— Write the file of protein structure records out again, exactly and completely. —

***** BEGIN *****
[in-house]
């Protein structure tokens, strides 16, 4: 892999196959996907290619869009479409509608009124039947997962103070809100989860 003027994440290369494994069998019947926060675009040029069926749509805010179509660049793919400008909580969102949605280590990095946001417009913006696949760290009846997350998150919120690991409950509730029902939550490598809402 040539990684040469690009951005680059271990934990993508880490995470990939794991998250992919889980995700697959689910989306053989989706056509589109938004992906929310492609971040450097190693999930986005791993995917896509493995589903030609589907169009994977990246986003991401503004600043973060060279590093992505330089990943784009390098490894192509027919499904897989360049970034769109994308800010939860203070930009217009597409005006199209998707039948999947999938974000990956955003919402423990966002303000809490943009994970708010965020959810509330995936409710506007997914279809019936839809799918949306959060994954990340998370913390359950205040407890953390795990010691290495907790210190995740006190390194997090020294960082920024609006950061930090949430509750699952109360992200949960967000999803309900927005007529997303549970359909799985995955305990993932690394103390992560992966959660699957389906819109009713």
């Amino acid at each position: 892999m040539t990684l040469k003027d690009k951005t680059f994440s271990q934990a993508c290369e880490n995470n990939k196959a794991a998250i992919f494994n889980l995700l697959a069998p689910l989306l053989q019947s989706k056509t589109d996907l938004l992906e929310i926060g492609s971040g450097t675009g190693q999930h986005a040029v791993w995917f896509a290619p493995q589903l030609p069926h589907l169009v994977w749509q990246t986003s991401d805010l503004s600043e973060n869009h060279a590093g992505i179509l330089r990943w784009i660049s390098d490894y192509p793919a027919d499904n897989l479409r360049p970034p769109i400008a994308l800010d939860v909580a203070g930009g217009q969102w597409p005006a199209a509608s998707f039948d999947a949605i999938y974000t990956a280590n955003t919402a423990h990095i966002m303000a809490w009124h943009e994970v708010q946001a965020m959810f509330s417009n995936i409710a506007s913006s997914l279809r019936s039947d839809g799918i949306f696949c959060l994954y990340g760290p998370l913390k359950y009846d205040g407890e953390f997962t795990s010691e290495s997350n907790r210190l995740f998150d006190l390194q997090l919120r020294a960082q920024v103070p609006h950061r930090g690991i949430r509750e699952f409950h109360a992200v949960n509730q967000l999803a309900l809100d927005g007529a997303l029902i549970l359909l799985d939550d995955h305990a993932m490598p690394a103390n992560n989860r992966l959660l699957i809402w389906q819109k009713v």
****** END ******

[in-house]
């Protein structure tokens, strides 16, 4: 892999196959996907290619869009479409509608009124039947997962103070809100989860 003027994440290369494994069998019947926060675009040029069926749509805010179509660049793919400008909580969102949605280590990095946001417009913006696949760290009846997350998150919120690991409950509730029902939550490598809402 040539990684040469690009951005680059271990934990993508880490995470990939794991998250992919889980995700697959689910989306053989989706056509589109938004992906929310492609971040450097190693999930986005791993995917896509493995589903030609589907169009994977990246986003991401503004600043973060060279590093992505330089990943784009390098490894192509027919499904897989360049970034769109994308800010939860203070930009217009597409005006199209998707039948999947999938974000990956955003919402423990966002303000809490943009994970708010965020959810509330995936409710506007997914279809019936839809799918949306959060994954990340998370913390359950205040407890953390795990010691290495907790210190995740006190390194997090020294960082920024609006950061930090949430509750699952109360992200949960967000999803309900927005007529997303549970359909799985995955305990993932690394103390992560992966959660699957389906819109009713």
């Amino acid at each position: 892999m040539t990684l040469k003027d690009k951005t680059f994440s271990q934990a993508c290369e880490n995470n990939k196959a794991a998250i992919f494994n889980l995700l697959a069998p689910l989306l053989q019947s989706k056509t589109d996907l938004l992906e929310i926060g492609s971040g450097t675009g190693q999930h986005a040029v791993w995917f896509a290619p493995q589903l030609p069926h589907l169009v994977w749509q990246t986003s991401d805010l503004s600043e973060n869009h060279a590093g992505i179509l330089r990943w784009i660049s390098d490894y192509p793919a027919d499904n897989l479409r360049p970034p769109i400008a994308l800010d939860v909580a203070g930009g217009q969102w597409p005006a199209a509608s998707f039948d999947a949605i999938y974000t990956a280590n955003t919402a423990h990095i966002m303000a809490w009124h943009e994970v708010q946001a965020m959810f509330s417009n995936i409710a506007s913006s997914l279809r019936s039947d839809g799918i949306f696949c959060l994954y990340g760290p998370l913390k359950y009846d205040g407890e953390f997962t795990s010691e290495s997350n907790r210190l995740f998150d006190l390194q997090l919120r020294a960082q920024v103070p609006h950061r930090g690991i949430r509750e699952f409950h109360a992200v949960n509730q967000l999803a309900l809100d927005g007529a997303l029902i549970l359909l799985d939550d995955h305990a993932m490598p690394a103390n992560n989860r992966l959660l699957i809402w389906q819109k009713v």